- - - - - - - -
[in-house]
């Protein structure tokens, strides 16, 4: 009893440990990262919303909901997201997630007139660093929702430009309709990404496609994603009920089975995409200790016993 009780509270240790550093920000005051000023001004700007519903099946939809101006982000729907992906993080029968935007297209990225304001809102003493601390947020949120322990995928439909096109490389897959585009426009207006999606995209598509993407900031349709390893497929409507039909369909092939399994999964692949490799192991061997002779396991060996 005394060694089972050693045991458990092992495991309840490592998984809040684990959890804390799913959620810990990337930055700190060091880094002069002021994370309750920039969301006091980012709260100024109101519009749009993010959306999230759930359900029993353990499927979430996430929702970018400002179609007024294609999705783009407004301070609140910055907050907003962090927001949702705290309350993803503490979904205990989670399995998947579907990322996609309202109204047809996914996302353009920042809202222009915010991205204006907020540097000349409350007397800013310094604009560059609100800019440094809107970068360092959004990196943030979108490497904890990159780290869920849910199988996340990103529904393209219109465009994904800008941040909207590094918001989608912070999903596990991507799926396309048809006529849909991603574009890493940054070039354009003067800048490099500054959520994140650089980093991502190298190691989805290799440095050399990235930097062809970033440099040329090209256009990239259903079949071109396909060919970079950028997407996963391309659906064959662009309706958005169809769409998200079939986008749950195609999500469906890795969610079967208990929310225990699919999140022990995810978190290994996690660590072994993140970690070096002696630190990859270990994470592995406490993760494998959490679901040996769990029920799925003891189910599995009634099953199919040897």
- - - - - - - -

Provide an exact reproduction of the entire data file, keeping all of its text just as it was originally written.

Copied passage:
[in-house]
């Protein structure tokens, strides 16, 4: 009893440990990262919303909901997201997630007139660093929702430009309709990404496609994603009920089975995409200790016993 009780509270240790550093920000005051000023001004700007519903099946939809101006982000729907992906993080029968935007297209990225304001809102003493601390947020949120322990995928439909096109490389897959585009426009207006999606995209598509993407900031349709390893497929409507039909369909092939399994999964692949490799192991061997002779396991060996 005394060694089972050693045991458990092992495991309840490592998984809040684990959890804390799913959620810990990337930055700190060091880094002069002021994370309750920039969301006091980012709260100024109101519009749009993010959306999230759930359900029993353990499927979430996430929702970018400002179609007024294609999705783009407004301070609140910055907050907003962090927001949702705290309350993803503490979904205990989670399995998947579907990322996609309202109204047809996914996302353009920042809202222009915010991205204006907020540097000349409350007397800013310094604009560059609100800019440094809107970068360092959004990196943030979108490497904890990159780290869920849910199988996340990103529904393209219109465009994904800008941040909207590094918001989608912070999903596990991507799926396309048809006529849909991603574009890493940054070039354009003067800048490099500054959520994140650089980093991502190298190691989805290799440095050399990235930097062809970033440099040329090209256009990239259903079949071109396909060919970079950028997407996963391309659906064959662009309706958005169809769409998200079939986008749950195609999500469906890795969610079967208990929310225990699919999140022990995810978190290994996690660590072994993140970690070096002696630190990859270990994470592995406490993760494998959490679901040996769990029920799925003891189910599995009634099953199919040897």